Gender gap

Resources and Organizations Working to Bridge the Gender Gap in Security Leadership

In our last blog post, we discussed the diversity gap within Security leadership positions. Though this is a hot topic in our industry, the question of how we, as a community, solve this problem is unclear.

If we work to help balance the scales, we will see improved and innovative problem-solving, greater empathy, stronger emotional intelligence, and better-managed organizations across the board. We need everyone’s help to promote, recruit, drive, and support more women into Security leadership positions.

Below, we have put together a list of pioneering organizations and groups who are enabling a movement of change in the Security leadership space. We support their messages and applaud their efforts. We apologize for any unintentional exclusions from this list.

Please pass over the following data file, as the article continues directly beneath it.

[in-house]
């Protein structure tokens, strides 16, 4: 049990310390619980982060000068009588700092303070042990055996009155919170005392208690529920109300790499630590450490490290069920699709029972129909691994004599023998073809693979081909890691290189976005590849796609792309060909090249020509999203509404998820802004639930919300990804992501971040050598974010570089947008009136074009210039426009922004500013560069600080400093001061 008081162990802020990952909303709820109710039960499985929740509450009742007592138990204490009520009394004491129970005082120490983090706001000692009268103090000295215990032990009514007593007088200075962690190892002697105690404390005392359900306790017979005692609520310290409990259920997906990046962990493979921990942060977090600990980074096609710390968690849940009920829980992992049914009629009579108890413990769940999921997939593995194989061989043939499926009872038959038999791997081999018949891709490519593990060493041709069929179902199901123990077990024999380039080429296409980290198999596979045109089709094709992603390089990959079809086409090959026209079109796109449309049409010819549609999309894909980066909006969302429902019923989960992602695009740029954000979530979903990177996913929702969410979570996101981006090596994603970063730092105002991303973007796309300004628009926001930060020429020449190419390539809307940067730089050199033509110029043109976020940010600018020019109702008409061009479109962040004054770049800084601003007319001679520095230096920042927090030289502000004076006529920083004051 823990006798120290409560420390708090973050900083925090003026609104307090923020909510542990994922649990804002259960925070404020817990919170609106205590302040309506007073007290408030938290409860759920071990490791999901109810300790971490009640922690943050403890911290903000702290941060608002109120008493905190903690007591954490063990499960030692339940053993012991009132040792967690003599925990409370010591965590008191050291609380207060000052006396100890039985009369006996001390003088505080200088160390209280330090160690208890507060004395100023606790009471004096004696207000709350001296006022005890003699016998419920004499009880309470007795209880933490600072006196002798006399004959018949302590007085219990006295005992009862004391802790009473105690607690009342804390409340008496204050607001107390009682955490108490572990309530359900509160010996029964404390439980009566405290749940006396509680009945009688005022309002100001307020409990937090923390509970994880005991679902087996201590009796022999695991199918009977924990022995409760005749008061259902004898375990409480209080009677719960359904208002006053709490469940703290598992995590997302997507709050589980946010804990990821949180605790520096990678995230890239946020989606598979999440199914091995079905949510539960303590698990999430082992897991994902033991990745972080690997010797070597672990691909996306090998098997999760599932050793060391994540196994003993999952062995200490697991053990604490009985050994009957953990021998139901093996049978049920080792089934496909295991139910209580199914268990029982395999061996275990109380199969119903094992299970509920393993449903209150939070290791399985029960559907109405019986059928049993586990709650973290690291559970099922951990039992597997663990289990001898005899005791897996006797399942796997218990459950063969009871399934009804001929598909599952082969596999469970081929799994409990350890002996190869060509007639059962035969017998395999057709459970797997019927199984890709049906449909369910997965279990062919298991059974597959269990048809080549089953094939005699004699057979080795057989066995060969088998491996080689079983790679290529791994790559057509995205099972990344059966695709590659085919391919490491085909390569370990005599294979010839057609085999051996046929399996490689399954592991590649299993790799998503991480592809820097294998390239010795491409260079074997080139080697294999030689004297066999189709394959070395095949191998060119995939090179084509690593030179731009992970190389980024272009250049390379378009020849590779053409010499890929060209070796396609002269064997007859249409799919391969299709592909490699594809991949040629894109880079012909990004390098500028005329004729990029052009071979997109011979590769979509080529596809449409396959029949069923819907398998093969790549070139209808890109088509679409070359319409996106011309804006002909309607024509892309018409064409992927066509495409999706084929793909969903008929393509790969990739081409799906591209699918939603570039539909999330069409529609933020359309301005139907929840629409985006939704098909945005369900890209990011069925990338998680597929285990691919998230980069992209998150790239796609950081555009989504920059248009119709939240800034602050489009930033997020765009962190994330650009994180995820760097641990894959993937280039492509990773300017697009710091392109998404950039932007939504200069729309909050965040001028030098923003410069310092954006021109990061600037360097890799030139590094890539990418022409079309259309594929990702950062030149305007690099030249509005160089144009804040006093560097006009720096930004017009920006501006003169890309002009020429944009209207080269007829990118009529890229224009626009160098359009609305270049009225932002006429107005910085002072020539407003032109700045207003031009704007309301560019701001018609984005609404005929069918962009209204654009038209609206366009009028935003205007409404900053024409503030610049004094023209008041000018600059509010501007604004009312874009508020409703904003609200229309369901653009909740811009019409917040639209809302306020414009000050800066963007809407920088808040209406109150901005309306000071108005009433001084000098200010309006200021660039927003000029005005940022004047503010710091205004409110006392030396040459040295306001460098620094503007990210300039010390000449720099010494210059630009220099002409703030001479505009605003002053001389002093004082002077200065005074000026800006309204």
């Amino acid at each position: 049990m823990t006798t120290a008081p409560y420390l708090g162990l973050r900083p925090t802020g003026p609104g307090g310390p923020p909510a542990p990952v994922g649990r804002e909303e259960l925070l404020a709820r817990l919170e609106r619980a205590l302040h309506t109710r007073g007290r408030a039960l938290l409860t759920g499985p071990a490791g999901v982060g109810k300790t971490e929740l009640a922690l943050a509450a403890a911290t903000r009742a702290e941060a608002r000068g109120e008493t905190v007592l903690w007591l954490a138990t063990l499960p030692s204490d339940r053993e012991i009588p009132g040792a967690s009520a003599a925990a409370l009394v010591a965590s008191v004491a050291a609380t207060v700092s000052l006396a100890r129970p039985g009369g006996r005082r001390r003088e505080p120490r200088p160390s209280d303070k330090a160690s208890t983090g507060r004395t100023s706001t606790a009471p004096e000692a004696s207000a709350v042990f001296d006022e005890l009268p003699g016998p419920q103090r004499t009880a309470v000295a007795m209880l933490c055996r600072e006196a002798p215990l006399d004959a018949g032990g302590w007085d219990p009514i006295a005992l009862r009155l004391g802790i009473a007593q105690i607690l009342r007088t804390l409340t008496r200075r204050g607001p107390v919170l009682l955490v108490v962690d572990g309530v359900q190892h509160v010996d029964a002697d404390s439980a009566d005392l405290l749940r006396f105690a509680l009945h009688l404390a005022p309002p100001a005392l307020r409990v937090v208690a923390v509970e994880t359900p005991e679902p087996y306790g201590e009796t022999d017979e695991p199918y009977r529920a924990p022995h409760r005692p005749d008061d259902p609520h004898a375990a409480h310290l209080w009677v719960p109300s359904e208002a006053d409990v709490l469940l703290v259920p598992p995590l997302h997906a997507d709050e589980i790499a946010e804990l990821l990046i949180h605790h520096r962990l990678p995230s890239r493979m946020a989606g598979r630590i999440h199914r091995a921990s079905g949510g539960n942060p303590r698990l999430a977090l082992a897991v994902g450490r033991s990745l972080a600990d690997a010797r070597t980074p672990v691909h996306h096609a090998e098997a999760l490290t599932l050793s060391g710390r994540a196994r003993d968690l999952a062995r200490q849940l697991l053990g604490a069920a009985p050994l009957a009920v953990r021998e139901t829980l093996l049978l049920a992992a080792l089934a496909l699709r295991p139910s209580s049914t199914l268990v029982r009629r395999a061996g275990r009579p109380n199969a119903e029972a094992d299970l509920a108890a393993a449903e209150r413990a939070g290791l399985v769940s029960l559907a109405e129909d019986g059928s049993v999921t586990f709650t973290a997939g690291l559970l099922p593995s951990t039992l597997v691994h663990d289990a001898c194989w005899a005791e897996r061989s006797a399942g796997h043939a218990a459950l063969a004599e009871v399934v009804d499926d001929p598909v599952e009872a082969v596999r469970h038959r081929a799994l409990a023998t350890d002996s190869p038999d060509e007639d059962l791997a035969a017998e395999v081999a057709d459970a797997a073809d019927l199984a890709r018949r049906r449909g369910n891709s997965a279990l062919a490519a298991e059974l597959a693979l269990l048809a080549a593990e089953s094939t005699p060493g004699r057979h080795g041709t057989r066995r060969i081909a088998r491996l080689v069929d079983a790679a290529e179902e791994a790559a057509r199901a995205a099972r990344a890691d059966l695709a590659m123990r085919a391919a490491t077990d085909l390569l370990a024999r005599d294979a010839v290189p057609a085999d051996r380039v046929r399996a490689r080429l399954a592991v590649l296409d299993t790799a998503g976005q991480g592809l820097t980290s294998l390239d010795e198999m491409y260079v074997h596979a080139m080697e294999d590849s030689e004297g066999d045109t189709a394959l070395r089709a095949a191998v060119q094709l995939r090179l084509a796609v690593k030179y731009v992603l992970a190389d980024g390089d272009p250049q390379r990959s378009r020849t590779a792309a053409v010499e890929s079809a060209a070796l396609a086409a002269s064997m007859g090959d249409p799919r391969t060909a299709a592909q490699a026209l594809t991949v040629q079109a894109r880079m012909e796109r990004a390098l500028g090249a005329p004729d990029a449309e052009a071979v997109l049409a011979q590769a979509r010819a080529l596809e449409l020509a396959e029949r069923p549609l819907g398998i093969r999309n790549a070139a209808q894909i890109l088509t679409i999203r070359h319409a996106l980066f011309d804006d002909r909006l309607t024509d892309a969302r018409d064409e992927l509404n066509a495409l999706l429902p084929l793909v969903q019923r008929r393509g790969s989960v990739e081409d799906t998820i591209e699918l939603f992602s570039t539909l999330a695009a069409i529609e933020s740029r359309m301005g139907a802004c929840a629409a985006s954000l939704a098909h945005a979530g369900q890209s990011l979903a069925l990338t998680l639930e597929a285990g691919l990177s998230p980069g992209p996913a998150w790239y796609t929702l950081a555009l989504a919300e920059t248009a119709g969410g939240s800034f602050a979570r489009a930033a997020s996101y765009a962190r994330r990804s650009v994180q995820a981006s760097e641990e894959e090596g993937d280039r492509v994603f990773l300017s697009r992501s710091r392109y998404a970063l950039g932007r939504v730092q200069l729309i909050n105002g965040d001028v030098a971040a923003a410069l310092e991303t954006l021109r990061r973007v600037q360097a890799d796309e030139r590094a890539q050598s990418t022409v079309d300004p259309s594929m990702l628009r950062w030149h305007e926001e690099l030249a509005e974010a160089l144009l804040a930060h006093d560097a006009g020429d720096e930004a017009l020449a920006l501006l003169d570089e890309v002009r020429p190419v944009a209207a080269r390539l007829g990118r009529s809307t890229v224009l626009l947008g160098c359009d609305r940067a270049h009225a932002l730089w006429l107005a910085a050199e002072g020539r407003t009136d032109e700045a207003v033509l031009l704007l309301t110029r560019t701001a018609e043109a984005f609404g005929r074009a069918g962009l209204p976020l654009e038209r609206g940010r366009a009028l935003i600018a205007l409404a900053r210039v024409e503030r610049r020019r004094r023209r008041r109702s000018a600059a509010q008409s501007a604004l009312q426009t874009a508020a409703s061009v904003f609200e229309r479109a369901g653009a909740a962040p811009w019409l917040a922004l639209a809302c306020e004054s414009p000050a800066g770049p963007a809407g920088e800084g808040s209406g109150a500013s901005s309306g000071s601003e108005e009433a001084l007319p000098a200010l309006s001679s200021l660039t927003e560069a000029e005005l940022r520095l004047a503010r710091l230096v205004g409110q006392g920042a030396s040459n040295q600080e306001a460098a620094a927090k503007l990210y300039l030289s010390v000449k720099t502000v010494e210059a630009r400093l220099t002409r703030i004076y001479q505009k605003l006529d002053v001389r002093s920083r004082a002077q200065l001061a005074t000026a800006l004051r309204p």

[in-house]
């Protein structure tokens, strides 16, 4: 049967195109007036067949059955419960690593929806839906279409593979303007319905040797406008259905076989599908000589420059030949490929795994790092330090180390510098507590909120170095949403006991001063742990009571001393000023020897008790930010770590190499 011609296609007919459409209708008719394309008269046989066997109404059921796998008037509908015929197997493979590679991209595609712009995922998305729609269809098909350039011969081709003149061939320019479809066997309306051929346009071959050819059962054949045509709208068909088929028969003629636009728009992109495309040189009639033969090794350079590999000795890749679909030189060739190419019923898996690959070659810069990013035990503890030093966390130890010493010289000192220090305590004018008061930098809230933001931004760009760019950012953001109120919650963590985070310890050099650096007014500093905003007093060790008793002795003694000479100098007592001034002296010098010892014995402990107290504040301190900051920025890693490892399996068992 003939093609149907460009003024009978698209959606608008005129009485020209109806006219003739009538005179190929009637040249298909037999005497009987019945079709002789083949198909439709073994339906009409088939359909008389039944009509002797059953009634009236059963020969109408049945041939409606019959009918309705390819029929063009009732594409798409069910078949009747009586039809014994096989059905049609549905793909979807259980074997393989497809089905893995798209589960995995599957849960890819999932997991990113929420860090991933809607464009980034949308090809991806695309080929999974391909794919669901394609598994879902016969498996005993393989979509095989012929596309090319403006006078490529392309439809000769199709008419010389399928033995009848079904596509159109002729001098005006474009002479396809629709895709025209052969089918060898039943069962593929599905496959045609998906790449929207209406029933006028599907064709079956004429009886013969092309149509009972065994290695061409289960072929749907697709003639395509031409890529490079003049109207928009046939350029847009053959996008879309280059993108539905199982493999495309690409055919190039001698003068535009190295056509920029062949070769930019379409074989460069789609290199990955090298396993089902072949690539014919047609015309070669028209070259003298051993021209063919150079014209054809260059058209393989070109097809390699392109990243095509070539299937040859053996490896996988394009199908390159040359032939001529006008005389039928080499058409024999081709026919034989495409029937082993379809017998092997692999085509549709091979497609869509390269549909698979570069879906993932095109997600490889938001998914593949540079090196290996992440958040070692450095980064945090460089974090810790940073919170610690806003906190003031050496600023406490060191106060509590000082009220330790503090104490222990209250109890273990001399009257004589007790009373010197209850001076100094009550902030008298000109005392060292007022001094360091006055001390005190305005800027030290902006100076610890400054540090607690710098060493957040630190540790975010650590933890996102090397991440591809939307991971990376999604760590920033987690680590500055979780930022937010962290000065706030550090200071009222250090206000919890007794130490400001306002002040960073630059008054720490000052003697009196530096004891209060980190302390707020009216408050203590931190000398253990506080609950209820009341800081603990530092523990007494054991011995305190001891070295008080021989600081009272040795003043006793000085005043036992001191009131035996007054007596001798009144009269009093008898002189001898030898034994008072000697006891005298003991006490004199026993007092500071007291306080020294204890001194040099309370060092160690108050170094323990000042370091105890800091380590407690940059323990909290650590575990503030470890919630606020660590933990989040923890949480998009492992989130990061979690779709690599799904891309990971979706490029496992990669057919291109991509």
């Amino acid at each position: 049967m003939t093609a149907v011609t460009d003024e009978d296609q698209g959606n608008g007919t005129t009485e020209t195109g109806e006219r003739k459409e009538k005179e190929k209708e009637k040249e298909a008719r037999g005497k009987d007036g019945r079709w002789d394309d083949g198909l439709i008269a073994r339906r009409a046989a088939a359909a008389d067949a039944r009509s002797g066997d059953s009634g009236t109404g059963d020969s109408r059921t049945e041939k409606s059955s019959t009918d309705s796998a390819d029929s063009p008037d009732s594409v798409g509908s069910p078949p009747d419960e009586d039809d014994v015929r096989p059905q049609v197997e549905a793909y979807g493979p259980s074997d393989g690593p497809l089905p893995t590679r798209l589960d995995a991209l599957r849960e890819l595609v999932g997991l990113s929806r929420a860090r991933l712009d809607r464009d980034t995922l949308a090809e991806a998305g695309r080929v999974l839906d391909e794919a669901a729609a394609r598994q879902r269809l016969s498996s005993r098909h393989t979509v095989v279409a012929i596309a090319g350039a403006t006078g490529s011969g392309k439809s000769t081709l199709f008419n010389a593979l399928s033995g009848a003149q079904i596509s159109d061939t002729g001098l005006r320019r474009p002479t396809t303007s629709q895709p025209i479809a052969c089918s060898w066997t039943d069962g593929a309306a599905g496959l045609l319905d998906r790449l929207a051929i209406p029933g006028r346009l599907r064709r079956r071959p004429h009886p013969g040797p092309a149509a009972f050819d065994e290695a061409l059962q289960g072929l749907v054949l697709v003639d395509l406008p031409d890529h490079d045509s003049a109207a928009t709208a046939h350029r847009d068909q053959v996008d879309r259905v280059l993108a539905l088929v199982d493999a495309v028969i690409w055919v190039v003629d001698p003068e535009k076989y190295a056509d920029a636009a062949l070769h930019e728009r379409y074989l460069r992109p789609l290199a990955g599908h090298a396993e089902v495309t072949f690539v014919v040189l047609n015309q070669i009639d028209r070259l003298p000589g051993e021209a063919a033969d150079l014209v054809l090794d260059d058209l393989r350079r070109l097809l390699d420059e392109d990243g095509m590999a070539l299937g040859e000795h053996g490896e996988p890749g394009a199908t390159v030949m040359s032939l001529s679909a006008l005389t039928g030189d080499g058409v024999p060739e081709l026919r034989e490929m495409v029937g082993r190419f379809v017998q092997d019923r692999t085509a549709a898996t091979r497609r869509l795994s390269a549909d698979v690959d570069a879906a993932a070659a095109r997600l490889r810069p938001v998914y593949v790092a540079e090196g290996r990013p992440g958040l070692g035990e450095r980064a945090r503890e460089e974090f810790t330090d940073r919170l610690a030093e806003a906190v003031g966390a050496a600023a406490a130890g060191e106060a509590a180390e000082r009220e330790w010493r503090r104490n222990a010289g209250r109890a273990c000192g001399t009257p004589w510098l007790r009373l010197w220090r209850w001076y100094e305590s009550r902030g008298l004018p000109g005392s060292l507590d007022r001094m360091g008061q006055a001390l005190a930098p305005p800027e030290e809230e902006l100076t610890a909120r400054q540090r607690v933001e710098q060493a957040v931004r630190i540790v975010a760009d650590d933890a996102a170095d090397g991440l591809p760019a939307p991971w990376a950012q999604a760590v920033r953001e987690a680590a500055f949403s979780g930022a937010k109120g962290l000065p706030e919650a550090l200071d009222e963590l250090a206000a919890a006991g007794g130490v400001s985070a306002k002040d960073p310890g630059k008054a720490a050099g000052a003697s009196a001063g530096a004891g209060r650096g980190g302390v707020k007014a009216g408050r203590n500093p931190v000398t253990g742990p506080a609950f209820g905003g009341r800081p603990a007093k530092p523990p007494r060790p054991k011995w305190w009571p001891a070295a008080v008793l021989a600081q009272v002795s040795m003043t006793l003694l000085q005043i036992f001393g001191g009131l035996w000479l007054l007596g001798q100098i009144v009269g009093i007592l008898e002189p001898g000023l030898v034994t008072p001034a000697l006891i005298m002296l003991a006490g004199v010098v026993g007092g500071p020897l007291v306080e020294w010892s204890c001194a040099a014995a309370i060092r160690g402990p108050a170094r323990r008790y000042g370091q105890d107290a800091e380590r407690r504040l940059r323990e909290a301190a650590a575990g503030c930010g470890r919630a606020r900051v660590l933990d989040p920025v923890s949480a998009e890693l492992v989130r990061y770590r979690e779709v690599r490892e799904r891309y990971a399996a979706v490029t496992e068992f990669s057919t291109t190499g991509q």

Our Security Advocates (OURSA)

The OURSA conference was born in 2018 after an uproar regarding the April 2018 RSA Conference. The RSA organizers received backlash after scheduling only one woman on their speaker panel out of 21 scheduled speakers and moderators. OURSA is a “unique security conference” where 26 of its 29 speakers are women. OURSA was started by Facebook’s Chief Security Officer, Alex Stamos, and Google’s “Security Princess” and, more recently, Engineering Director, Parisa Tabriz. We hope to see the OURSA conference return in 2019!

You can stay connected with the group via Twitter @OURSAConference.

Women in CyberSecurity (WiCyS)